Thursday, April 5, 2007

The superstition economy, or how self-deception makes the world go 'round

That might just be the title of my dissertation. Tyler brings up self-deception, just as I'm working out my paper on the role of belief, often delusional belief, in securing trust. Here's the abstract:

Belief constitutes hope, and hope is essential to all entrepreneurial activity, as it enables trust. The critical belief is belief in selflessness, within yourself and others, which is self-deceptive in as much as we are naturally selfish. So it is costly to produce, maintain, and signal a credible commitment to this belief, which religion provides via sacrifice and stigma. Numerous secular institutions compete along the same dimension, and are characterized by belief, sacrifice, and stigma. Namely, government, health care, education, romantic love, and others have to some degree become substitutes for religion. However, they require more sacrifice than religion, due to the problem of monitoring, and in particular, more costly self-deception. Better information improves monitoring, and reduces self-deception. In a world of improving information, this may explain the rise of secularism. However, so long as information is less than perfect, religion will remain, as the existence of God cannot be disproved.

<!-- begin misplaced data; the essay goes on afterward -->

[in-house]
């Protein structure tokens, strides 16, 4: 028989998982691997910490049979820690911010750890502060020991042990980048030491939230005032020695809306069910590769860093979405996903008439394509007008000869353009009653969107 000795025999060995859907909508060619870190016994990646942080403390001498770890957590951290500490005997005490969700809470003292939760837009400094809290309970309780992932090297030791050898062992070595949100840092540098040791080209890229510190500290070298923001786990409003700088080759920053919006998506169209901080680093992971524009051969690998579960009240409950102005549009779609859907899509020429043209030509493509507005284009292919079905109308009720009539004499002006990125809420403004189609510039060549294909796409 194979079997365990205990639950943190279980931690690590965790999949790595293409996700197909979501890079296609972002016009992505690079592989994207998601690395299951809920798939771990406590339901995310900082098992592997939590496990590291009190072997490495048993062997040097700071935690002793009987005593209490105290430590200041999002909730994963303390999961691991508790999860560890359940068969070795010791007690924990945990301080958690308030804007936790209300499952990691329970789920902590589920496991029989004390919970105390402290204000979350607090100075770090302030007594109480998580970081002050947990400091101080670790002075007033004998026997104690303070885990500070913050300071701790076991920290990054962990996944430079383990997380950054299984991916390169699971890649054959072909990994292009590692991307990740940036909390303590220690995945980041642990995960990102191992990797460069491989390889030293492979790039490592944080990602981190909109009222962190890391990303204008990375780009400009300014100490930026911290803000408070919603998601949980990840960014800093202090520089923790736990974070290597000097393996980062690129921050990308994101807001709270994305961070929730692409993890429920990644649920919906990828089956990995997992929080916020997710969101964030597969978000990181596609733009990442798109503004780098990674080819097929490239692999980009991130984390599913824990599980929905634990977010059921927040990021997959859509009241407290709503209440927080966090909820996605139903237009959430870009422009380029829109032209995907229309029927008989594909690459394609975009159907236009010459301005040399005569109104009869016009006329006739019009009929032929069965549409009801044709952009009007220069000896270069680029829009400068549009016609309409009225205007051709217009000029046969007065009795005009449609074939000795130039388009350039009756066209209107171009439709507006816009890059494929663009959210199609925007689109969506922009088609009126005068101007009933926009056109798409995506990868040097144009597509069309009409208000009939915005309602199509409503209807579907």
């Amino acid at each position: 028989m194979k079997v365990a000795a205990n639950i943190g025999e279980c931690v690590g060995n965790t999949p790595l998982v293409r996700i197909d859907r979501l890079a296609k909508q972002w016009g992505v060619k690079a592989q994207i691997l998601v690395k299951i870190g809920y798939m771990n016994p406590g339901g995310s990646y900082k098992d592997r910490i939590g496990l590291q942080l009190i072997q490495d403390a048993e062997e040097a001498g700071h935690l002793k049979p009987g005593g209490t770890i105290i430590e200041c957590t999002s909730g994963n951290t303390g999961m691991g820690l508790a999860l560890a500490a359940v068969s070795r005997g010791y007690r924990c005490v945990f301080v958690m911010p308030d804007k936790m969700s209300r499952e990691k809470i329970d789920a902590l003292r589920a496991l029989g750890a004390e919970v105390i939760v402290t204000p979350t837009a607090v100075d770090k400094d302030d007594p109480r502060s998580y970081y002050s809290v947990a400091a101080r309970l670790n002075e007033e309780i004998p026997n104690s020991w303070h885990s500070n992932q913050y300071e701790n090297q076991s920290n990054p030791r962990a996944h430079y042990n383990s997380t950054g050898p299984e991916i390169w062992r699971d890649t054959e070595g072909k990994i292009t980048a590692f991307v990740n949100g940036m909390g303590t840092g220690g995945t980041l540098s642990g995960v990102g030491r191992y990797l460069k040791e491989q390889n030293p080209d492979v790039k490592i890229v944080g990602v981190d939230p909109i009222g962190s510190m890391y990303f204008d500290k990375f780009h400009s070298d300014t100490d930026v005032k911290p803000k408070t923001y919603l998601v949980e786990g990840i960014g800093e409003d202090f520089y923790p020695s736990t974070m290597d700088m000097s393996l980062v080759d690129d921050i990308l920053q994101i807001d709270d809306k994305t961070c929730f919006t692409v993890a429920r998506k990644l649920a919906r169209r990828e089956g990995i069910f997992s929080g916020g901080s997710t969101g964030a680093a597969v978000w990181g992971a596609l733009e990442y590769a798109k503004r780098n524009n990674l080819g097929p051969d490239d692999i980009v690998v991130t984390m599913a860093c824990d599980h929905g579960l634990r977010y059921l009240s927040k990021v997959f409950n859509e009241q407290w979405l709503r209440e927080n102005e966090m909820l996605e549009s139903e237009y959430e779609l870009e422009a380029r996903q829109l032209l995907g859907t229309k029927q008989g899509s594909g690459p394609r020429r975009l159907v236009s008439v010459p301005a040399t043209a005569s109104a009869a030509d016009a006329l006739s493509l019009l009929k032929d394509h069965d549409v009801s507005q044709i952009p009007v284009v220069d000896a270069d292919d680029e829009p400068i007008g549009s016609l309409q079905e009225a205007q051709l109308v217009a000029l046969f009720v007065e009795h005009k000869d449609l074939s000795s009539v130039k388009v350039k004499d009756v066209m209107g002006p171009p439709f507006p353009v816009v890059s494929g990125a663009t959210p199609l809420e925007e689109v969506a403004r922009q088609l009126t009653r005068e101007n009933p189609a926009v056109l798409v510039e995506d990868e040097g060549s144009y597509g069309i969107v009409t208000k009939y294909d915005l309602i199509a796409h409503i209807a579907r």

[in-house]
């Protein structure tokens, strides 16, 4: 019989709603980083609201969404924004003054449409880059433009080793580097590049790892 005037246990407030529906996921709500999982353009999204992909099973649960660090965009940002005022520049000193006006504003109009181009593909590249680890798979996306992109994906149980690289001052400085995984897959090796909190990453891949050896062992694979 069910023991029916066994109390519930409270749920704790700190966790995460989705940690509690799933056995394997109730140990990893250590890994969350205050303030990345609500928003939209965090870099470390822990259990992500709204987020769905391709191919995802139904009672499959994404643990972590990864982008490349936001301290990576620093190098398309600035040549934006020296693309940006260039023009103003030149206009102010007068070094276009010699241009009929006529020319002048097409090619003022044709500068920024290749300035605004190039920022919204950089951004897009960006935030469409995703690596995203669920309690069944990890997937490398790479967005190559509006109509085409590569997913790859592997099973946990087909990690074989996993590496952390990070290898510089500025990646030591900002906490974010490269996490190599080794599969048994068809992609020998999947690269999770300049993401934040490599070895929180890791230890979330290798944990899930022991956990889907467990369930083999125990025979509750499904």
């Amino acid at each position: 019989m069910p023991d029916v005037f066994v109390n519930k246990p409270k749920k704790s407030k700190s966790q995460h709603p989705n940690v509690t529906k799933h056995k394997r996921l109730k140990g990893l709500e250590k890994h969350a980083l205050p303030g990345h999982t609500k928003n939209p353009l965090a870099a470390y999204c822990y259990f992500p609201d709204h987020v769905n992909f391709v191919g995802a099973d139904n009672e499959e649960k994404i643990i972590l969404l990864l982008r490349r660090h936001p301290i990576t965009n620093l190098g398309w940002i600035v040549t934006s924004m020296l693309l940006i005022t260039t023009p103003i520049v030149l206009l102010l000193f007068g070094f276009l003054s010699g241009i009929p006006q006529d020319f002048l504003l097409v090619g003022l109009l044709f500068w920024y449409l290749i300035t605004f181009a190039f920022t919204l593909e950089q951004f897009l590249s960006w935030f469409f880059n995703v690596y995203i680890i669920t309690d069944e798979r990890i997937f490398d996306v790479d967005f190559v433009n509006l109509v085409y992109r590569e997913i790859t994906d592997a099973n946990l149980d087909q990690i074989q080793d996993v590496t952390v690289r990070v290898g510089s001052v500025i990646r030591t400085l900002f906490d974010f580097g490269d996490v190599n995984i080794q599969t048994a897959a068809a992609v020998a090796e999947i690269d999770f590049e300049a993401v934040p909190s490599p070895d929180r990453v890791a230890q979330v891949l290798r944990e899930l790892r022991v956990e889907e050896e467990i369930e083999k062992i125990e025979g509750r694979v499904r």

Remember folks, I'm trying to maintain methodological atheism here.

1 comment:

Michael Thomas said...

This post is informative, and the one you link to is very interesting. I am giving you conspicuous approbation for both.